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Psalm 56

When we are in trouble, why do we foolishly return to evil practices and places thinking they have somehow changed and will now bring us comfort and peace when our past experiences have proven to us they never can?  Why don’t we instantly seek the Lord? The introduction to Psalm 56 tells us it is “of David for the director of music, to the tune of ‘A Dove on Distant Oaks’ when the Philistines had seized him in Gath.”  Gath is the Philistine city David faced and defeated Goliath with the help of the Lord when he was just a young teenage boy (1 Samuel 17).  It was a place of victory but not a place to take residence.  A few years later, we see that David lived in Gath for a year and four months as he and six hundred of his men are fleeing from Saul (1 Samuel 27).  Why would David think anything good could come from living among Israel’s enemy?  He thought this because his heart and mind were not in a good place as he had become discouraged in his flight from Saul (1 Samuel 27:1).  He foolishly thought there was nothing good left for him in Israel and chose to live among an idol-worshipping, Israel-hating people.  What a low place!  Reading this experience, we see David has now buddied up with the king of Gath, was doing raiding parties for him, and even lined up in battle against Israel at one point!  Sometimes in our depression and fear, we make unwise, ungodly decisions.  David already knew this was not a good place as he had to pretend to be a madman to escape from there in an earlier experience (1 Samuel 21:10-15).  Why would he think it would be any better now? He had momentarily taken his eyes off the Lord.  When we find ourselves in a place of trouble, even if we are the cause of it, we should do as David did and return to the Lord, calling out to Him for help, wisdom, and deliverance.

While there is no record David encountered physical attacks from the Philistines in Gath during this time, he faced their slander “all day long” (vv. 1-2).  Words can often pierce deeper than swords.  He asked for the Lord’s mercy, realizing there was no favor among the Philistines.  David most likely knew these slanderous words would soon turn into violent actions against him and his men.  It was time to get out and get back to trusting the Lord once again.  Although David and his men lived among the Philistines for over a year, the king was using him, and the Philistine commanders did not trust him or want him there.  We should not be surprised when we experience fear, slander, and evil schemes (vv. 5-6) of wicked people we have chosen to live among because that is their nature!  When we make unwise decisions and settle where God’s presence and favor are absent, we must seek His mercy!  According to Psalm 56, it seems David had swallowed his pride and wised up.  He was once again placing his thoughts on God and His Word (vv. 3-4) and asking for His help (v. 7).  When we finally come to our senses, stop listening to our emotions, feelings, hurts, and fears, and start calling out the Lord once again, we will remember and experience the goodness of the Lord once again.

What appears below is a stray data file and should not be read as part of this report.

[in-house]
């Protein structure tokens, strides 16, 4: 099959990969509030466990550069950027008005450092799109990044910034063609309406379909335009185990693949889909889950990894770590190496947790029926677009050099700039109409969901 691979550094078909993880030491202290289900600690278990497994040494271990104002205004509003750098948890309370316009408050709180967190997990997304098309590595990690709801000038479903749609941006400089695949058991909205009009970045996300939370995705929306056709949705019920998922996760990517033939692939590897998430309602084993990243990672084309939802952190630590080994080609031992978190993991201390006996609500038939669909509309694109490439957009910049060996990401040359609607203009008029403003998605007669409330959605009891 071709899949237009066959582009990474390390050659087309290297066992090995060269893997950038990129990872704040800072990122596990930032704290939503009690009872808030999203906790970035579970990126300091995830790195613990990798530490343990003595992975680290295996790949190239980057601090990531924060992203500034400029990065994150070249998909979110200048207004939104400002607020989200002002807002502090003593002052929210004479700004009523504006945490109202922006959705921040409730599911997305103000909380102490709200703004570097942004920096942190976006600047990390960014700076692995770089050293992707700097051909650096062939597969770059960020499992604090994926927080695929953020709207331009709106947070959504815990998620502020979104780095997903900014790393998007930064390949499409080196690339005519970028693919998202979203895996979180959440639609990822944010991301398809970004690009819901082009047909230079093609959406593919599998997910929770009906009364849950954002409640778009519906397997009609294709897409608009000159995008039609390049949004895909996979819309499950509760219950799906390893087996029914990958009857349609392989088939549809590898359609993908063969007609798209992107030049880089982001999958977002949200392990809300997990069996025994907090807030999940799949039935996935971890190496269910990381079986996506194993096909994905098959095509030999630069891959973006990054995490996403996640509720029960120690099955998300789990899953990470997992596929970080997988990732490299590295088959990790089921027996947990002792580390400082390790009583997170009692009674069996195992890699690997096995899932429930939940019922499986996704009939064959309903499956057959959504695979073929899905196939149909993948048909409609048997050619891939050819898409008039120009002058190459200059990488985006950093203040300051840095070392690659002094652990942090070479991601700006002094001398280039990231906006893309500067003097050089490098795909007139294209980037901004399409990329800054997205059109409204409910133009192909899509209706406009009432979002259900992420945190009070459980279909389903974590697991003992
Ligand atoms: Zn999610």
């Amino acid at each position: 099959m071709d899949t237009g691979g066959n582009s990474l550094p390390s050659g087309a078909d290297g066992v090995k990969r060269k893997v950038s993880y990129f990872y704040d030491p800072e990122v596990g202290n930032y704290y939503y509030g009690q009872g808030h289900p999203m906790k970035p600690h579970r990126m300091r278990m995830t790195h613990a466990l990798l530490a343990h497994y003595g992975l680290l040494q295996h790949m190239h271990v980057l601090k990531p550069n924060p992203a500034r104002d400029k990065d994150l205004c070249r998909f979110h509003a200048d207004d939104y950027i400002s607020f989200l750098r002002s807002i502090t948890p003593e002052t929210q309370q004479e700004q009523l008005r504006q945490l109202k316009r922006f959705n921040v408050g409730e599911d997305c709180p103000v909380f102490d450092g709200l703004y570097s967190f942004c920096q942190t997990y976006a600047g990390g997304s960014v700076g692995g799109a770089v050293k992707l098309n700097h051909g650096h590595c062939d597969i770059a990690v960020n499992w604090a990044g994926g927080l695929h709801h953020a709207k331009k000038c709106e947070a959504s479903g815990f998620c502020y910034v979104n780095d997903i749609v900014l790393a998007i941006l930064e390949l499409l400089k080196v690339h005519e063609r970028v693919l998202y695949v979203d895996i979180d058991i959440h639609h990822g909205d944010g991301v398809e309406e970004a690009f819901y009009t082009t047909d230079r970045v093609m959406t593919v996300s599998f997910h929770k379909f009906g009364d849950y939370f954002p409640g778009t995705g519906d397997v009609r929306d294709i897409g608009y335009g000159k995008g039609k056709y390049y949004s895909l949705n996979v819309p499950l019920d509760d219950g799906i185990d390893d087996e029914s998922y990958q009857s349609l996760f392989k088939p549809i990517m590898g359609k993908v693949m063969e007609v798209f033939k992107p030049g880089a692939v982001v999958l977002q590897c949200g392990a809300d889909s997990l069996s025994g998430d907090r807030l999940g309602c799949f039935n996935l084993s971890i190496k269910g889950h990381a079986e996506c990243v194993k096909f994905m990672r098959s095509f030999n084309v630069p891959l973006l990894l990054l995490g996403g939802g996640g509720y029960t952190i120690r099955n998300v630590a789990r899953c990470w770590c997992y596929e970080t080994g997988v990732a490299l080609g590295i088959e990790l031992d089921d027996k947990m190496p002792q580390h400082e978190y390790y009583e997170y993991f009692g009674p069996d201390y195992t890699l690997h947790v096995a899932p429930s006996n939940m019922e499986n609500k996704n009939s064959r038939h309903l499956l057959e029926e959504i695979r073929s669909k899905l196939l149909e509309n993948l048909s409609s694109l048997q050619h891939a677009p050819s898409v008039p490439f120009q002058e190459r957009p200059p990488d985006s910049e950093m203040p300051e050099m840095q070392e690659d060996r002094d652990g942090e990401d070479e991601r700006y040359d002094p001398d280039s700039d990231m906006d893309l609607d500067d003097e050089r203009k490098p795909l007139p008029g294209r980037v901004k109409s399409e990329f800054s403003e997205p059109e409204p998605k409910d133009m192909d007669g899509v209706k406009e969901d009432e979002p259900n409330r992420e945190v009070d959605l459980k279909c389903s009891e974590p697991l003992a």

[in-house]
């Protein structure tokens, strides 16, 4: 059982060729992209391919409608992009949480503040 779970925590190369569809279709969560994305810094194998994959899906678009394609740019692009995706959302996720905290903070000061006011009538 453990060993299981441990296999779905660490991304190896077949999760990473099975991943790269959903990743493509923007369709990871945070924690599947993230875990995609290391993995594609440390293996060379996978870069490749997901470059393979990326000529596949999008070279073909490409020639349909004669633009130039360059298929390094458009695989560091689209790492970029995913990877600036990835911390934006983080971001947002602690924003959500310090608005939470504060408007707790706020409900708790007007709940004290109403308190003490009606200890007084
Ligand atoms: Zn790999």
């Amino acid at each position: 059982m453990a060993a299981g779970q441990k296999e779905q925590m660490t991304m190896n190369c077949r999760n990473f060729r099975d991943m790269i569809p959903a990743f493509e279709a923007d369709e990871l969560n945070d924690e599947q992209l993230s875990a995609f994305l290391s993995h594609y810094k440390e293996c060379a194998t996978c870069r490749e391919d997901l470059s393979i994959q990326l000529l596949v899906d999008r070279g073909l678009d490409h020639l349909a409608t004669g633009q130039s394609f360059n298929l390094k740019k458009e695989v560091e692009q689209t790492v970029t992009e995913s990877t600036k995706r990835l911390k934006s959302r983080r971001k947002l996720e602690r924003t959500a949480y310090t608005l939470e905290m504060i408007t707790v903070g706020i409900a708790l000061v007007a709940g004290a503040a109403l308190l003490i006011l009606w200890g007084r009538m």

David was in misery (v. 8).  He knew God recorded his tears in a scroll (“bottle” KJV).  God is not unaware of our pain and grief, even if we cause it.  David knew he must not blend in with the enemy any longer but come out and call on the Lord, proving his allegiance to Him (v. 9).  The best way to let those who do not follow the Lord know you are following Him is to testify, praise, and speak His Word in their presence (vv. 9-10).  Maybe your unwise decisions have you buddied up with the wrong crowd, but it is not too late to seek the Lord.  When David’s heart and mind shifted back to the Lord, he praised Him (v. 12) and remembered how He had delivered him many times before (v. 13).  In our despair and depression, we must not forget all God has done for us.  In our frustration and fear, we must worship the Lord and continually keep our eyes, thoughts, and heart on Him so as not to find ourselves living among those who practice evil and hate God and His people.  David would one day be king of Israel, but he couldn’t do that living in Gath.  If he was going to leave physically, he had to start by returning his heart and mind to the Lord.


1.     Have you taken your eyes and thoughts off the Lord in your despair, grief, or trial?

2.     Have you moved back and settled in the enemy’s camp?

3.     Isn’t it time to return your heart and mind to the Lord?


Lord, when I am afraid, I will trust in You.  I must remember Your enemies are not my allies.  It is never a good idea to settle in the enemies’ camp.  Help me keep my eyes, thoughts, and heart focused on You.  Help me not think to myself as David did, but consult You in prayer for Your will and direction.  Thank You for rescuing me even when my decisions have caused me more grief and despair.  I will praise You and remember all Your goodness.  In Jesus’ name I pray, Amen.

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Stephen and his wife Haley have called Arkansas home all of their lives. Stephen has served in several ministry roles over the last 25 years and as a lead pastor for the last 8 years. Stephen attended Williams Baptist College and earned a BA in Biblical Studies from Ouachita Baptist University, an MA, MDiv, and DMin in Christian Leadership and Pastoral Ministries from Liberty University. When not pastoring, Stephen enjoys running, cycling, reading, writing, camping, fishing, and spending time with his family.

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